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Volume of cross sections using isosceles right triangle

  1. May 28, 2012 #1
    1. The problem statement, all variables and given/known data
    The area is bounded by the equation y=x^2, x axis and the line x=3 and is perpendicular to the x axis


    2. Relevant equations
    A=1/2bh
    Height=Base


    3. The attempt at a solution
    A=1/2B^2
    V=1/2B^2 from 0 to 3
    V=1/2 B^3/3 from 0 to 3
    V=B^3/6 from 0 to 3
    V=27/6

    please tell me if im doing something wrong, on the right track or i'm correct
     
  2. jcsd
  3. May 28, 2012 #2

    HallsofIvy

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    Are we to assume that the cross sections perpendicular to the x-axis are "isosceles right triangles"- with one leg perpendicular to the x-axis or the hypotenuse?

    I think what you are trying to do is correct but your notation is very strange. You are given information about x and y- use them, not new variables! Assuming it is the leg that lies perpendicular to the x-axis then the other leg is just y= [itex]x^2[/itex]. The area of such a triangle is [itex](1/2)(x^2)(x^2)= x^4/2[/itex]. The "thickness" of each such cross-section is [itex]\Delta x[/itex] so the volume is [itex](1/2)x^4\Delta x[/itex]. In the limit that becomes an integral.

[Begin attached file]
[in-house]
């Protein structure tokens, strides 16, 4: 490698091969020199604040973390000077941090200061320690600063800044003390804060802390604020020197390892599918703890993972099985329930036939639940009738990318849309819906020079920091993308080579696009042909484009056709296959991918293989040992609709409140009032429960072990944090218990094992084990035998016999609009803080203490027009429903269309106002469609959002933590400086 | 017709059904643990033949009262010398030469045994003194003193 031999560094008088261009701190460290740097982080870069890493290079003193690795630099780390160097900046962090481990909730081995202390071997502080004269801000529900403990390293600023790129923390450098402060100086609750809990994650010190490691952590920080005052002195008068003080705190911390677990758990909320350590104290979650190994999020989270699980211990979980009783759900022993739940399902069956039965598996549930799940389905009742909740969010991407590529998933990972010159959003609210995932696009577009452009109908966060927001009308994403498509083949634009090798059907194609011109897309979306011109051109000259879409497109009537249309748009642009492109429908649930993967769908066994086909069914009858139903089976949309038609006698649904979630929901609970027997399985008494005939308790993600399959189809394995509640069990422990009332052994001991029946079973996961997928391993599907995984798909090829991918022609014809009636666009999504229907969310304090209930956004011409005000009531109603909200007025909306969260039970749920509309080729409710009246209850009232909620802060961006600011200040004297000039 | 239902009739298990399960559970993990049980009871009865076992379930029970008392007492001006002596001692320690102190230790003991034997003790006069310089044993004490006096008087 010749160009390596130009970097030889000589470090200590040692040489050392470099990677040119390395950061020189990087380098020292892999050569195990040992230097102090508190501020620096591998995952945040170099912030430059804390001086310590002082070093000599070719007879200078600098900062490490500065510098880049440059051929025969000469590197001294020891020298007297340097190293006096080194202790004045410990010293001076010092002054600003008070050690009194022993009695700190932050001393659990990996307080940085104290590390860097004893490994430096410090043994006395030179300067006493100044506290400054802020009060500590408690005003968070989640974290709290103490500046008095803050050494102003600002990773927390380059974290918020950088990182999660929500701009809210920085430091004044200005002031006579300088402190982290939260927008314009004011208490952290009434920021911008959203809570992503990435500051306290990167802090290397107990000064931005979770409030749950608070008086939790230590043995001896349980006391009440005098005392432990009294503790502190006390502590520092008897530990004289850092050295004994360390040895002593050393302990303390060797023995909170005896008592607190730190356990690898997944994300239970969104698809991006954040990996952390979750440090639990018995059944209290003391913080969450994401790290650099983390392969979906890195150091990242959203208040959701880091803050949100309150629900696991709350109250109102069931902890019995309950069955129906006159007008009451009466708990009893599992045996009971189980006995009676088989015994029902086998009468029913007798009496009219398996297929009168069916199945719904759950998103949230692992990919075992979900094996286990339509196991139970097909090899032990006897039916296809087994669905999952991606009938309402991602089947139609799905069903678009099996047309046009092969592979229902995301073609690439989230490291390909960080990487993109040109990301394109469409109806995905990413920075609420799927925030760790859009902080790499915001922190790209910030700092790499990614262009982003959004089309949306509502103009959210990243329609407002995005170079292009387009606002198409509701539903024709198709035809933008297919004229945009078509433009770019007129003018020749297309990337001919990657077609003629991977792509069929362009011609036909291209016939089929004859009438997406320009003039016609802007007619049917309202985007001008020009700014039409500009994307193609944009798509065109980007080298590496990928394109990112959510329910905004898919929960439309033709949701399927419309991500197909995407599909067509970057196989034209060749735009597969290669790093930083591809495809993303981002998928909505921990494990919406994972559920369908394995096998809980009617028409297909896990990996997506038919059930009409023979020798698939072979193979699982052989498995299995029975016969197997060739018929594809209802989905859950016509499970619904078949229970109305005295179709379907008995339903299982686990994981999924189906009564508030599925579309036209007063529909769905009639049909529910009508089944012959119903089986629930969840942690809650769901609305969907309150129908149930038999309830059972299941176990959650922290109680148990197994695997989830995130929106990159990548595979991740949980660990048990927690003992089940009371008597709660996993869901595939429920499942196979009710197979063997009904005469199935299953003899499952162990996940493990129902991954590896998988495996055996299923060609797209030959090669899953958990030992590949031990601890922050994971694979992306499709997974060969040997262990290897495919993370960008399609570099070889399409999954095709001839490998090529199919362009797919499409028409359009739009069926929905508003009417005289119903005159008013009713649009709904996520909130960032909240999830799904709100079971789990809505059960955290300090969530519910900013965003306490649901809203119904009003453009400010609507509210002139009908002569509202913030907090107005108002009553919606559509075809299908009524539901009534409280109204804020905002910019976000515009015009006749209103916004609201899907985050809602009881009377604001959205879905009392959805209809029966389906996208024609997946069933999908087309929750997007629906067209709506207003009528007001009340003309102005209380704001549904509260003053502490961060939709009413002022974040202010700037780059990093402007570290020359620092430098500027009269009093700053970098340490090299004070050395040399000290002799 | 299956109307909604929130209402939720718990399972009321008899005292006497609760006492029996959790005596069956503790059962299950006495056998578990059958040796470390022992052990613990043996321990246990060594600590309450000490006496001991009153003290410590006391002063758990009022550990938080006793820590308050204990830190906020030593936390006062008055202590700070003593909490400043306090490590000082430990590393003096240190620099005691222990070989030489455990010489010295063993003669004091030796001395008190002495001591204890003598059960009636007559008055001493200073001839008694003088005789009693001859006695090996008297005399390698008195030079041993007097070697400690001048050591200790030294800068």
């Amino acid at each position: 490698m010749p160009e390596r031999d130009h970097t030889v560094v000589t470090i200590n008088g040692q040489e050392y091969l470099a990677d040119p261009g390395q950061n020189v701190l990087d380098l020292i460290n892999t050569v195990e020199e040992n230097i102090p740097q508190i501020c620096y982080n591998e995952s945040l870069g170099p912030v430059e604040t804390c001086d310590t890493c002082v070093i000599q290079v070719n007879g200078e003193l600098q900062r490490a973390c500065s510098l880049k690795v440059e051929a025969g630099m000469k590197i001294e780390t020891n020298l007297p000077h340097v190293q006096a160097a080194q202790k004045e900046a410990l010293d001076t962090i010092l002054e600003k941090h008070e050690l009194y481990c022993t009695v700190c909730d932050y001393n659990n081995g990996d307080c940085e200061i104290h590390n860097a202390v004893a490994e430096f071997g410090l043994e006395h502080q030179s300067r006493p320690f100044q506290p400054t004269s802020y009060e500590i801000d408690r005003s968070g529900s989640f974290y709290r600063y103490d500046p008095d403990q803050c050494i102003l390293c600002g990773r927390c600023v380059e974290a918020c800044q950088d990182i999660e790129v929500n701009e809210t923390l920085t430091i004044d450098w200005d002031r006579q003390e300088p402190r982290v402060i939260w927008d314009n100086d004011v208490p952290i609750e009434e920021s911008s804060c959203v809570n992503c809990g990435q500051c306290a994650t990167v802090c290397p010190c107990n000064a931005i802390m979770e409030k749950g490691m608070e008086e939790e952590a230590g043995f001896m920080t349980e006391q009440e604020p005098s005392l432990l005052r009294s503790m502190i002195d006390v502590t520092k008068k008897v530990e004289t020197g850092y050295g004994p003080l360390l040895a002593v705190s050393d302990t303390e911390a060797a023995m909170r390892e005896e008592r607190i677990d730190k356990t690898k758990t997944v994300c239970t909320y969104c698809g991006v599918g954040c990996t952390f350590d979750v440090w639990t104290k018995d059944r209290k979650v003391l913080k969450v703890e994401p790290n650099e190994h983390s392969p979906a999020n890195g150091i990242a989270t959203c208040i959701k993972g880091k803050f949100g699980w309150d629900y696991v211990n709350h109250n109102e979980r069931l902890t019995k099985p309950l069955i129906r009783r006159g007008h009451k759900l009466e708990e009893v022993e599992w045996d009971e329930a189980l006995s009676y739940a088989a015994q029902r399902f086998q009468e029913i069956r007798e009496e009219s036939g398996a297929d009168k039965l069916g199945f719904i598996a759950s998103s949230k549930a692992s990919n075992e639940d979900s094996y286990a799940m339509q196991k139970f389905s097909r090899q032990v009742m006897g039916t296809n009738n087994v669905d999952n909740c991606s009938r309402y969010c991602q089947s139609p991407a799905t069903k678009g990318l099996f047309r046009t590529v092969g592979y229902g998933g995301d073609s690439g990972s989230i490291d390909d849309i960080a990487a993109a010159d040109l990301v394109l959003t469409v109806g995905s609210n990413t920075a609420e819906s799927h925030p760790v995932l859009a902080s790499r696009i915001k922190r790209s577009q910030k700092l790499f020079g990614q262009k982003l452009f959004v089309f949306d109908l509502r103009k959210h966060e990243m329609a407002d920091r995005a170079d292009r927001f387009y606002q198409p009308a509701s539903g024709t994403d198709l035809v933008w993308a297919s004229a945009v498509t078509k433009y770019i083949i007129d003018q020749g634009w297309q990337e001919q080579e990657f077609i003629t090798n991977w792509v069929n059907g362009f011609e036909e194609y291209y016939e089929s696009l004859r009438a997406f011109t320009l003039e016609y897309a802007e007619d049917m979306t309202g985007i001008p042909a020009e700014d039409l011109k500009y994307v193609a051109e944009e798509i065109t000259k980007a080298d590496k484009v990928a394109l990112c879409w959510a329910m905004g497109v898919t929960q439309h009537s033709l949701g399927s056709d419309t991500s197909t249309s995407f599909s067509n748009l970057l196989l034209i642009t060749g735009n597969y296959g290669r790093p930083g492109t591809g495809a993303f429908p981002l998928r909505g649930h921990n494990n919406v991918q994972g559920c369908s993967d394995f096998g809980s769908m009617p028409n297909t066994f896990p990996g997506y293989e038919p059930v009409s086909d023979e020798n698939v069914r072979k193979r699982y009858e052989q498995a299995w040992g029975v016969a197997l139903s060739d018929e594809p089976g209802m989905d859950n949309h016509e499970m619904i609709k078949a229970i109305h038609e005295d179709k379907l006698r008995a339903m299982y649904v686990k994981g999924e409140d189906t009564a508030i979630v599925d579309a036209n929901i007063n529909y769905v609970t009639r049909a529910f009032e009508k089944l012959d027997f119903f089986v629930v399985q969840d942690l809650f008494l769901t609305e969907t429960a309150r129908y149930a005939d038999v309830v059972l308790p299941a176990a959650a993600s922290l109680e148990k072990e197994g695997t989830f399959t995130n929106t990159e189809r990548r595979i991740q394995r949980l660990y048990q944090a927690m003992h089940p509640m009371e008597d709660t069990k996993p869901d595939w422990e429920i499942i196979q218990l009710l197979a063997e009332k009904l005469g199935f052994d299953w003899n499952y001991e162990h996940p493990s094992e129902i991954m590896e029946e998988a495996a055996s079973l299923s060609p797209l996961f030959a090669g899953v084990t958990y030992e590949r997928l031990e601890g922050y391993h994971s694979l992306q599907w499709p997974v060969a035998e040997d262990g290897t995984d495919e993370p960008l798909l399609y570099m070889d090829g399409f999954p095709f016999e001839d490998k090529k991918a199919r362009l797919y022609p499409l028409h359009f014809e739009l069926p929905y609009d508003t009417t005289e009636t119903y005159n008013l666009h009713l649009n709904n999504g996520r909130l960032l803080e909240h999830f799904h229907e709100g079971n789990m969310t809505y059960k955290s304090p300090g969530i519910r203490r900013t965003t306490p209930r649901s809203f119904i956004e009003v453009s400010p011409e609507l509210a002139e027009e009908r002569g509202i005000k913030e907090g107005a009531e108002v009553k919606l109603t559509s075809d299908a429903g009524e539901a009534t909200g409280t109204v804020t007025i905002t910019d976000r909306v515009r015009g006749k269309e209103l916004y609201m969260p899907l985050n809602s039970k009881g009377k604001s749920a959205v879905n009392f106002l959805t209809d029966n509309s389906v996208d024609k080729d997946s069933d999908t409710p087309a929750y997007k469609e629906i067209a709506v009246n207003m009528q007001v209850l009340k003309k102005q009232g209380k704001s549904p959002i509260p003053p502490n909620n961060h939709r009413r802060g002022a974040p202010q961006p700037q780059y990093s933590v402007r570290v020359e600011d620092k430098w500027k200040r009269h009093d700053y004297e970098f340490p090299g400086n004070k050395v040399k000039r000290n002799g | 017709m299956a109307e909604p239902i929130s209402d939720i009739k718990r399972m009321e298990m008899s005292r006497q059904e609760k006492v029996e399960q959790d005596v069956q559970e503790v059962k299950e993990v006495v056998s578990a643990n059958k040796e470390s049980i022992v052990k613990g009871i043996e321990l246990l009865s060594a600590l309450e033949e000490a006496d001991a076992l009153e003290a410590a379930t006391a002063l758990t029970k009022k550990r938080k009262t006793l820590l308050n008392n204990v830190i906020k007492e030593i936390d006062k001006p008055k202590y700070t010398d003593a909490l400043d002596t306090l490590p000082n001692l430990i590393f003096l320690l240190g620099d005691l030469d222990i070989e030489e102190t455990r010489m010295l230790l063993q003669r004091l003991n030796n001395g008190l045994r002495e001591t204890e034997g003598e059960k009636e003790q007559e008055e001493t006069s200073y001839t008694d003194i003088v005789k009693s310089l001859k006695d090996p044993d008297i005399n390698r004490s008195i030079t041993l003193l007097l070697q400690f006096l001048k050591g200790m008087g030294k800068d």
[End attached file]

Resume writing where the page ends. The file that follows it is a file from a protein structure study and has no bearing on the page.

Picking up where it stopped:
4. May 28, 2012 #3
    Its perpendicular to the x axis not the hypotenuse. Also I combined the variables as one because the height is equal to the base. Also, we weren't taught thickness so that information is not needed. However , in my problem i realize i forgot to plug in X^2

    So redoing my work it would be :
    V=x^5/10 from 0 to 3 which is equal to 243/10 , therefore your answer should agree with mine after you integrate your work. I'm just not sure where the thickness part come in since i have not learned that yet
     
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